Not only can the stratospheric vortex be altered by waves, but the vortex can also change the way waves move, as waves are influenced by the wind and temperature fields they pass through, and the vortex helps determine these winds and temperatures. What differentiates a vortex stretch event from larger vortex disturbances is that the upward moving waves are reflected back to the surface, where they can influence low-level weather conditions.
A diagram shows wave activity reflecting off the stretched stratospheric polar vortex.
As these descending waves build up at lower elevations over North America, they create a southerly plunge into the jet stream, bringing cold air further south. than usual. Thus, the upward and downward movement of atmospheric waves over long distances - such as ripples moving across a pond - can connect the Arctic with other regions.
Test the cause and effect
Two different approaches have been taken to identify and examine these relationships.
First, the researchers used machine learning, a technique in which a computer essentially trained to group similar events from historical data. They then analyzed the stretched vortex events to show that for these cases there was a typical sequence of events: first changes in surface temperature in the Arctic, then changes in the stratospheric polar vortex, followed by cold waves in North America and Asia - with vertically moving waves providing the connections over a period of a few months. The surface temperature changes identified in the Arctic are similar to those associated with melting sea ice and increasing Siberian snow cover from arctic climate change.
Subsequently, a computer model of the atmosphere was used to assess cause and effect and directly test how the atmosphere reacts to these Arctic changes. The model was found to reproduce the observed sequence of events.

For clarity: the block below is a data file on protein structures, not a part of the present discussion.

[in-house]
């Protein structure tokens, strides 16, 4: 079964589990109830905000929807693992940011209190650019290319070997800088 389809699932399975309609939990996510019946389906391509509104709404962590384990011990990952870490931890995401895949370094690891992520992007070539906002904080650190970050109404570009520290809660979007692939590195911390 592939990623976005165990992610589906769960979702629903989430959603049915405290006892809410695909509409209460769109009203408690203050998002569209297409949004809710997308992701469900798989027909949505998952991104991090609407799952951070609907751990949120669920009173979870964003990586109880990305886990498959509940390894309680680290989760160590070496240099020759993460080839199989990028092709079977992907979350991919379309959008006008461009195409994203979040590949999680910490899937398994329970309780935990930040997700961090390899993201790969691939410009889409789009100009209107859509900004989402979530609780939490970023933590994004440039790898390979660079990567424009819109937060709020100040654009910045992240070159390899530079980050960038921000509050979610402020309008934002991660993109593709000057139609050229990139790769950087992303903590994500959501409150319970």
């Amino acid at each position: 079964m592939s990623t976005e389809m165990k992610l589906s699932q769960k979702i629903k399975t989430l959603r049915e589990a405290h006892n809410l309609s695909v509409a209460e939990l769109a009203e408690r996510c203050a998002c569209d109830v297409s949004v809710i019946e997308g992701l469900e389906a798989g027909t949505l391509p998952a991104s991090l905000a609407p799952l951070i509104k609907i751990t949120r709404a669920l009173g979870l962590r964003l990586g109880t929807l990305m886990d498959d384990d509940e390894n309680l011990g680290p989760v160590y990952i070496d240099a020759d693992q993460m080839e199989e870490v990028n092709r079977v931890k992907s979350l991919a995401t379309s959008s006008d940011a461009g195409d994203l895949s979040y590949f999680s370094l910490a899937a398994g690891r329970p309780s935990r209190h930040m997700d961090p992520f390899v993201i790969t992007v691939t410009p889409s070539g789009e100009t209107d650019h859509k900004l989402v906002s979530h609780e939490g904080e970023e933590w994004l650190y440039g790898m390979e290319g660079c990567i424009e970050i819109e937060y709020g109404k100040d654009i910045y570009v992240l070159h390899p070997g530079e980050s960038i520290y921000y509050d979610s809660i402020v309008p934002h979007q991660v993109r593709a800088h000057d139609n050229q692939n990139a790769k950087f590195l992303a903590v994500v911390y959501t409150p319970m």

Analysis of machine learning observations and computer modeling experiments provide two independent data sources to support a pathway of influence - from arctic climate change at the surface to changes in stratospheric winds, and and finally the return to cold waves in North America and parts of Asia.
A timeline points the way between climate change in the Arctic and cold temperatures in North America. Red and blue in the third panel indicate differences from average conditions. Mathew Barlow / University of Massachusetts Lowell, CC BY-ND
Implications of these esults
The research reinforces two crucial lessons from climate change: First, change doesn't have to happen in your garden to have a big effect on you. Second, the unintended consequences can be quite serious.
In this case, the great changes in the Arctic are not just a local concern - they are also having far-reaching repercussions in North America and parts of Asia. And these impacts are not always what people expect. The findings highlight another reason to rapidly reduce greenhouse gas emissions that are causing global warming and, at the same time, the need to develop better strategies to deal with extreme, hot weather events. and cold.